Jeremy Arkes and Jose Martinez have an article in the latest issue of the Journal of Quantitative Analysis in Sports, purporting to show evidence for momentum in the National Basketball Association. Access to JQAS articles requires a subscription, but guest privileges to look at an individual article are available.
Using data from three recent seasons, the authors find "greater success in the past few games leads to a higher probability of winning the next game" (p. 13). Key to these results are statistical controls for focal teams' and opponents' long-term strength or ability levels (excluding the recent games), home/away status for a given team, and teams' number of days' rest between games. Some of the measures appear conceptually similar to an RPI ranking system, which accounts for teams' strength of schedule.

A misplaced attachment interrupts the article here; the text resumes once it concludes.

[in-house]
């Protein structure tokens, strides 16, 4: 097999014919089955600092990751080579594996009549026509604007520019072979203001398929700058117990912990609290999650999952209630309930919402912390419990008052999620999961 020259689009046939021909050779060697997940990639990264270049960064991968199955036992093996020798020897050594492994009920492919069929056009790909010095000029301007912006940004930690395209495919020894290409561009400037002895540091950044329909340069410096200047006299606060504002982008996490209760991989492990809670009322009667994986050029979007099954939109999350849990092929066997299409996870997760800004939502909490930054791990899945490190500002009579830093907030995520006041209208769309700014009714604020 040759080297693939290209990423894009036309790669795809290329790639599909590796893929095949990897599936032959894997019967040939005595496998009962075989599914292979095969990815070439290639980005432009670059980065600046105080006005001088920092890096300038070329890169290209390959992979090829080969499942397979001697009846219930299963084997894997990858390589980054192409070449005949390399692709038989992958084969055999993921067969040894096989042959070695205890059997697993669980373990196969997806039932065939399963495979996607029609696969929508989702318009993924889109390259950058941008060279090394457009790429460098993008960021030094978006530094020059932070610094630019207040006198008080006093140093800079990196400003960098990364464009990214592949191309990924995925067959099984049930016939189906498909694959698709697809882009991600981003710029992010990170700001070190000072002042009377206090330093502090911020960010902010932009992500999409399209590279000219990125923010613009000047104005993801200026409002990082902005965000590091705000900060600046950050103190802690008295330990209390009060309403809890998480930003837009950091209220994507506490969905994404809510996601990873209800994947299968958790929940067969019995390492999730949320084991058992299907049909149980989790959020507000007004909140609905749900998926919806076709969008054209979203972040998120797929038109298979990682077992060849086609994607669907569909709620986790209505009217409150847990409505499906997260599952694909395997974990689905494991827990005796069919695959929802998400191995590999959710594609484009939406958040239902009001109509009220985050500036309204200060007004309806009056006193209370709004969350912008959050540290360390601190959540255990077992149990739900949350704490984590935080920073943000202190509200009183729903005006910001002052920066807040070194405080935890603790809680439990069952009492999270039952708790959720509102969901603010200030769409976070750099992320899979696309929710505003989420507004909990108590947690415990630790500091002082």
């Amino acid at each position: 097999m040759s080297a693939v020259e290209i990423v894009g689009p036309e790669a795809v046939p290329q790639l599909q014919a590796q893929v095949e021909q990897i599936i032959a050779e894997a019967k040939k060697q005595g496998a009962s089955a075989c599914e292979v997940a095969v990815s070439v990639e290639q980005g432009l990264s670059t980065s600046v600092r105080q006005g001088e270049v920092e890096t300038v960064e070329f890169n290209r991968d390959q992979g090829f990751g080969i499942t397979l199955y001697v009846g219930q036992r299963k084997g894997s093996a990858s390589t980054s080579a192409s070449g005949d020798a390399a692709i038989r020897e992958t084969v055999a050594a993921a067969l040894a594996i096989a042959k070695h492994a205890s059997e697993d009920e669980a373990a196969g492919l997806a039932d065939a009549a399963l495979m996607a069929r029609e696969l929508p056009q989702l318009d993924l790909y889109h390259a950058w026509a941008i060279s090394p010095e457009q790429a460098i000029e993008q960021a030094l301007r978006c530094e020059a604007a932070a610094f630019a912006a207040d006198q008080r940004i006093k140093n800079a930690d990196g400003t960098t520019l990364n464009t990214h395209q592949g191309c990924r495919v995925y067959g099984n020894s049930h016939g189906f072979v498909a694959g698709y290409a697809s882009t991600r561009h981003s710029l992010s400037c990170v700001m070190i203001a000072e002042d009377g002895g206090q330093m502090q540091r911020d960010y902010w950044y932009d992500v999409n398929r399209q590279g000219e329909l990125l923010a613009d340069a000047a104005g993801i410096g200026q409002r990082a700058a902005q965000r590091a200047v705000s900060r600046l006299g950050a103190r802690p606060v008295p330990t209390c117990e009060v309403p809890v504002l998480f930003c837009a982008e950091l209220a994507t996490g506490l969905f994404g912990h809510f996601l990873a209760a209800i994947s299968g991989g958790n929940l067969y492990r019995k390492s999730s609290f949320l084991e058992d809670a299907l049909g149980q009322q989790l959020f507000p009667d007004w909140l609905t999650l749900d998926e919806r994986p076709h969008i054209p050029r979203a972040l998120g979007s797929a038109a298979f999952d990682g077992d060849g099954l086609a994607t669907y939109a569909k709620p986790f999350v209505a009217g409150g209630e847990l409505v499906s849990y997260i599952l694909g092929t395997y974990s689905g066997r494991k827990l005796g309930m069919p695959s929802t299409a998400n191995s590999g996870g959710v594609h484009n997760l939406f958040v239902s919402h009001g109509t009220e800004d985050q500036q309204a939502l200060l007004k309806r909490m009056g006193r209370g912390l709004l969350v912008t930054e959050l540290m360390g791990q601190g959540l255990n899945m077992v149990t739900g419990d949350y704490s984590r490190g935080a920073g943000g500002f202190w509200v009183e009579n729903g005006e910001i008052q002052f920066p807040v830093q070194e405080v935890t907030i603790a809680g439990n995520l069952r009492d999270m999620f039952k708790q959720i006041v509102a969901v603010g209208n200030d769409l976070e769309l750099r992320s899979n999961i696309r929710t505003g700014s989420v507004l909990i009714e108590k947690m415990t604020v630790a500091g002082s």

The study uses fairly complex econometric modeling and presents extensive results in tables. However, the authors distill the findings into easily graspable descriptions. For example, for each additional win a team has in its last 5 games, its probability of winning the next game goes up by roughly 2 to 4 percentage points.
I'm not sure, however, that these findings fit what the average fan would think of as "momentum." To some, momentum would suggest looking at teams that have won 5 in a row (or lost 5 in a row) and seeing how they do in their next game. Saying that a team with 1 win (vs. 0) or 5 wins (vs. 4) in its past 5 games has an increased probability of winning its next game (controlling for all of the aforementioned factors) is much more incremental in nature.